“My ethos, when creating the company, was to create a handmade, quality product that was priced sensibly, packaged beautifully and minimised the environmental impact wherever possible. As such, conscious decisions are always made, using plastic-free and eco packaging and offering refill services on many of our products.

“We use a specially blended soya wax, designed to give the optimum throw - the word for smell in the world of candle-making,” she continues.

“And our wicks are cotton, candles are left their natural white colour and fragrances are very carefully selected.”

While the candle-making process itself is quite quick, the development stage takes time.

“Each different size candle and fragrance has to be tested, quite extensively, to find the correct formula. One wick does not fit all. Testing can take weeks, if not months, to get right,” she says.

In 2015, Jo decided to open up her house to other people interested in learning to make candles – and shortly she will be starting her Christmas workshops.

She also does one-to-one mentoring.

“My initial workshops were just for fun and were massively popular. After a period of a year or so, I decided to also incorporate a business course, for those that were interested in starting their own cottage industry,” she says.

“These have just grown beyond all belief, and I have, as of now, had over 1,000 people through my door. I think Covid had a lot to do with that, with people looking at ways of earning a living from home or as a second income.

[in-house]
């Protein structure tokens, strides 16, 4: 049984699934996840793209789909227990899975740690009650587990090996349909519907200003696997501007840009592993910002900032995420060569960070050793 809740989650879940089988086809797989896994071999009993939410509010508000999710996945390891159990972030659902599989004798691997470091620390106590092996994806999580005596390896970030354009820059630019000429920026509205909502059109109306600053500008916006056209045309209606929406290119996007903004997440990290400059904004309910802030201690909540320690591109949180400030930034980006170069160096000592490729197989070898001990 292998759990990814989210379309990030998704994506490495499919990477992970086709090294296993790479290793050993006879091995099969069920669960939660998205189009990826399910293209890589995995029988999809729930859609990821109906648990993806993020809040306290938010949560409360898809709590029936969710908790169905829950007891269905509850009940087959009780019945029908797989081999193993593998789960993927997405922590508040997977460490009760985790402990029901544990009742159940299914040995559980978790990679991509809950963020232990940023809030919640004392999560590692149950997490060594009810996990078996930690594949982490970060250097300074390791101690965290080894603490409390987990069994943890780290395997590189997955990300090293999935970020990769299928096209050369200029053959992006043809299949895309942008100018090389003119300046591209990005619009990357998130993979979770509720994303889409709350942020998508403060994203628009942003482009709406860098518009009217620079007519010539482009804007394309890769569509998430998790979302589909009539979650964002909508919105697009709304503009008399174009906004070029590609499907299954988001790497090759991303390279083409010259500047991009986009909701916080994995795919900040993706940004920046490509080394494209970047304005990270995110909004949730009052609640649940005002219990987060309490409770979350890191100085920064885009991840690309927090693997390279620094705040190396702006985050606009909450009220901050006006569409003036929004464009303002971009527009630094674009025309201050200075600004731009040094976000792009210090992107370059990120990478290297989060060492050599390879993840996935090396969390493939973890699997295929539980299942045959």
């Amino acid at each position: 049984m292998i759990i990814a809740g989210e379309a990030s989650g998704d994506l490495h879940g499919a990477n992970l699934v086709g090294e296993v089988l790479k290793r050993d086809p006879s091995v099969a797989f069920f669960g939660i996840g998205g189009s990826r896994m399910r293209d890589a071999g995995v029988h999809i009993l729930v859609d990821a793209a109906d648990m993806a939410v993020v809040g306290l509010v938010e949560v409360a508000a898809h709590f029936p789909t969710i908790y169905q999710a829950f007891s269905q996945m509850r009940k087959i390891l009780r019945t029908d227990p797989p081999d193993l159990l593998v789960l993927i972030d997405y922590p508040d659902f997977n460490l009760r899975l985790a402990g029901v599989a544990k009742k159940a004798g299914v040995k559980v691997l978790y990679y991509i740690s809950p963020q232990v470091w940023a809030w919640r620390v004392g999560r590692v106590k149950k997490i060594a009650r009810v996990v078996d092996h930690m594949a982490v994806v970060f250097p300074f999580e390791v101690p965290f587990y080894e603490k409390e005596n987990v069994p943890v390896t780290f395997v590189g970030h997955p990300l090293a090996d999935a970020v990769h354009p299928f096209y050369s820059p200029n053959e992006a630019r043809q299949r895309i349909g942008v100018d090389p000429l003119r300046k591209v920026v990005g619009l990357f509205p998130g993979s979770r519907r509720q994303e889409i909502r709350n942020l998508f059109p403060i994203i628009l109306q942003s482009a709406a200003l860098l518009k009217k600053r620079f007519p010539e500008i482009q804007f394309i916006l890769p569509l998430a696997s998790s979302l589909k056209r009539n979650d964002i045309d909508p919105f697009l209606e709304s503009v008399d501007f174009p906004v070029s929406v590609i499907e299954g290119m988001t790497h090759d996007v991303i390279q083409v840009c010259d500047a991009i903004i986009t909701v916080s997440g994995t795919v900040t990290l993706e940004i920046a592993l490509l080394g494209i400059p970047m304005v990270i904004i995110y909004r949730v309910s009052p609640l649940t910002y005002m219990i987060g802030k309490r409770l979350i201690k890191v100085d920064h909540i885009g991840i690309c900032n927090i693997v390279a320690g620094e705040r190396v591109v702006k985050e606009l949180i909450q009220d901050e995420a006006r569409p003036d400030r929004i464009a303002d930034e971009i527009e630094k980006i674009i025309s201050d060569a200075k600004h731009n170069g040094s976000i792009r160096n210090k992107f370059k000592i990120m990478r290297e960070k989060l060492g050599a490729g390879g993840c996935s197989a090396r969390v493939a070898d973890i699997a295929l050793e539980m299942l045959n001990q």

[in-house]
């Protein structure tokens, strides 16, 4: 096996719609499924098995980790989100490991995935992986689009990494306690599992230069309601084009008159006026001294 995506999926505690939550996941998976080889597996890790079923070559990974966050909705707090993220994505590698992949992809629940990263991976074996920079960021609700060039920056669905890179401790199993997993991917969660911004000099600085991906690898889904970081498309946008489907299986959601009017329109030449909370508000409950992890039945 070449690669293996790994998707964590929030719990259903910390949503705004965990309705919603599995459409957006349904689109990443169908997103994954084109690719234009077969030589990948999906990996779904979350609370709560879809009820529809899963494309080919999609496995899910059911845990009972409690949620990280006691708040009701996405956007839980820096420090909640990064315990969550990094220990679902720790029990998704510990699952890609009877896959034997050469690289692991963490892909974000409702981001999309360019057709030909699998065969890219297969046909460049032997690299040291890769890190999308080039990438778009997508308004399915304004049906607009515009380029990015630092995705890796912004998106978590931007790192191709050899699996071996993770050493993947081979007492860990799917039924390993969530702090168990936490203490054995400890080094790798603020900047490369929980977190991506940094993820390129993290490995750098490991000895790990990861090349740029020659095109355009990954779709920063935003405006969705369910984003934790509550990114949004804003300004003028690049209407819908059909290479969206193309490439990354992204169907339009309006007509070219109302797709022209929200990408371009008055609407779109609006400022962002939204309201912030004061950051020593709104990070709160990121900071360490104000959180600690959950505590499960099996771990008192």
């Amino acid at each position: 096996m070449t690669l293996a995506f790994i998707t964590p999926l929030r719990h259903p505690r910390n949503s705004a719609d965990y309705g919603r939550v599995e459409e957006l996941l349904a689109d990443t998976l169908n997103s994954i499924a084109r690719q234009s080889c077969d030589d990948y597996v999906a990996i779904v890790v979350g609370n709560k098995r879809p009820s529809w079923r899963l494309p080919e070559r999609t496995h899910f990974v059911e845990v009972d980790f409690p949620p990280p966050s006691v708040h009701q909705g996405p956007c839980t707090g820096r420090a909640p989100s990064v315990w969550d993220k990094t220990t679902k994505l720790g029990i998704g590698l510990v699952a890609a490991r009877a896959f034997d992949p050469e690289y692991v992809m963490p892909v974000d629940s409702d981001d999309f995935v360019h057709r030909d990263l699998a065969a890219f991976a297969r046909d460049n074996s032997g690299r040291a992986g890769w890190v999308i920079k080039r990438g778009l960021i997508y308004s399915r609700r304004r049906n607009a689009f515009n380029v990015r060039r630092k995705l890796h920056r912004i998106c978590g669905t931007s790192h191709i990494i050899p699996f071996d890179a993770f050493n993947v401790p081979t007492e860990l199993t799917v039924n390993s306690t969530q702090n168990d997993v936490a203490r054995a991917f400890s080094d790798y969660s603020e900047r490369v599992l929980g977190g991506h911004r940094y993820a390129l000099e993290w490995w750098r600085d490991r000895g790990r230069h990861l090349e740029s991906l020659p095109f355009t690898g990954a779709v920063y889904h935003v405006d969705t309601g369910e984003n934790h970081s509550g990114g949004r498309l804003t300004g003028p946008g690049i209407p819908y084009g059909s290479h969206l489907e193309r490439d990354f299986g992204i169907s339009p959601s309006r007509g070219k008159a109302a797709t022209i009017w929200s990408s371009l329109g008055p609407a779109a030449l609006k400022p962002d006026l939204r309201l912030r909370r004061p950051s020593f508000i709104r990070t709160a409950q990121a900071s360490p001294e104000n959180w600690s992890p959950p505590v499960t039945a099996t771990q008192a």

“Candlemaking for Fun is a perfect way to get together with friends, or family,” says Jo. “And make a fantastic array of products, including diffusers, candles and wax melts, which can then be packaged, ready to gift.

“We get a lot of mums, daughters and grand-daughters come to these.”

As The White Candle Company grew, Jo moved the business out of her house and into a small shop in Cavendish. She stayed there for a couple of years, but needing more space, she moved to a purpose-built studio in Lavenham, where she took on another member of staff, fondly known as Jo 2.

In June of this year, they were on the move again – staying in the same block of studios, but to a bigger unit, which has enabled us to take on more stockists and offer additional workshops.

Like many businesses, during the pandemic The White Candle Company had to adapt how it operated.

“When the first lockdown happened, I was forced to take my business online, having only ever sold face-to-face previously,” says Jo.

“I’m a huge supporter of the high street, and this went a little against the grain with me, but it was an absolute necessity in order to survive and has opened up so many more doors,” she says.

Jo is a regular fixture at Lavenham Farmers’ Market and also attends markets at Bury St Edmunds and Clare. She also goes to events throughout the year at Ely Cathedral, RHS Hyde Hall and Clare Priory.

In addition, they have a small shop area and love to welcome people into their studio. Along with the rest of the Lavenham independents, they will be open in the latter part of November and December for late night shopping.

“Provenance is a huge part of what we do. I am, ultimately, the face of The White Candle Company and it will only ever be myself, or “Jo 2” that sells our products,” says Jo.

“This is incredibly important to me and enables us to build long lasting relationships with our customers. Next year we will be celebrating 10 years in business, so we must be doing something right!”

For more information visit or follow them on Instagram @the_white_candle_company